Talk to your doctor about how much exercise is right for you.
A good goal for many people is to work up to exercising 4 to
6 times a week for 30 to 60 minutes at a time. Remember, though,
that exercise has so many benefits that any amount is better
Start by talking with your doctor. This is especially important
if you haven't been active, if you have any health problems,
or if you're pregnant or elderly.
Start out slowly. If you've been inactive for years, begin with
a 10-minute period of light exercise or a brisk walk every day
and gradually increase how hard you exercise and for how long.
Tips to help you start and stick with an exercise program:
of regular exercise
- Choose something you like to do and make sure it suits
- Get a partner. For most, exercising with someone else
can make it more fun.
- Vary your routine. You may be less likely to get bored
or injured if you change your routine.
- Don't work out too soon after eating or when it's too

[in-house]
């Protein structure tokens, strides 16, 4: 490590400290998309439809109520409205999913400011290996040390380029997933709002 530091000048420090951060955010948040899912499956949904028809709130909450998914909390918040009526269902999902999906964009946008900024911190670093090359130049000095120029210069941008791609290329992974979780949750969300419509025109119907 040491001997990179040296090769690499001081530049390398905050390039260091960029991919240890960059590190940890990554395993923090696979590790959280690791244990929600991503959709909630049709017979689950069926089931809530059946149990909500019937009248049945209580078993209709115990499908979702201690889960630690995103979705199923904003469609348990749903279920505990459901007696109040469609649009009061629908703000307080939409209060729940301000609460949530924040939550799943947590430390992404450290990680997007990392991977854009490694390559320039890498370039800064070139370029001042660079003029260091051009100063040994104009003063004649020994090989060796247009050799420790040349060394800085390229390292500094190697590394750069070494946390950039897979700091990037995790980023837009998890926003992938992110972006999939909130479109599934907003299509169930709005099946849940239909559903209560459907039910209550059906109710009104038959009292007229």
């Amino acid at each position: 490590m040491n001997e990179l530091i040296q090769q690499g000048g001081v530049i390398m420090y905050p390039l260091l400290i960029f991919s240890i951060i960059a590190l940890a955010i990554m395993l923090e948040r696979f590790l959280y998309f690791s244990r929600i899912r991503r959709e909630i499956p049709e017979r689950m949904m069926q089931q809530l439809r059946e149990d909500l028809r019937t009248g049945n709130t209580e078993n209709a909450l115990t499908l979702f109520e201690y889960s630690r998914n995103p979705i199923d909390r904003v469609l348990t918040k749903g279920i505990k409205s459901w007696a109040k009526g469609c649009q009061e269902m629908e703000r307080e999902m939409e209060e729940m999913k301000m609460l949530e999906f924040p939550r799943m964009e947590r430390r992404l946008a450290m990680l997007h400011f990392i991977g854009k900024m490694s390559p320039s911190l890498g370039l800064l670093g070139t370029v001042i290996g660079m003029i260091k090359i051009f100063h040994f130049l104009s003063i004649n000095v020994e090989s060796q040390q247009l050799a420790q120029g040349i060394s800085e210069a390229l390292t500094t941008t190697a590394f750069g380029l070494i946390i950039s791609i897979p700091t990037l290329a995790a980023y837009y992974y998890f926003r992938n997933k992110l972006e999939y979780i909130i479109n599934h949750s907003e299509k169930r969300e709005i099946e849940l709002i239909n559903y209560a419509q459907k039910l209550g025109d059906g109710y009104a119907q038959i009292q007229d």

hot or cold outside. Wait until later in the day if you're
too stiff in the morning.
- Don't get discouraged. It can take weeks or months before
you notice some of the changes from exercise.
- Forget "no pain, no gain." While a little soreness
is normal after you first start exercising, pain isn't.
Stop if you feel any pain.
- Make exercise fun. Read, listen to music or watch TV while
riding a stationary bicycle.
- Reduces your risk of heart disease, high blood pressure,
osteoporosis, diabetes and obesity
- Keeps joints, tendons and ligaments flexible so it's easier
to move around
- Reduces some of the effects of aging
- Contributes to your mental well-being and helps treat
- Helps relieve stress and anxiety
- Increases your energy and endurance
- Helps you sleep better
- Helps you maintain a normal weight by increasing your
metabolism (the rate you burn calories)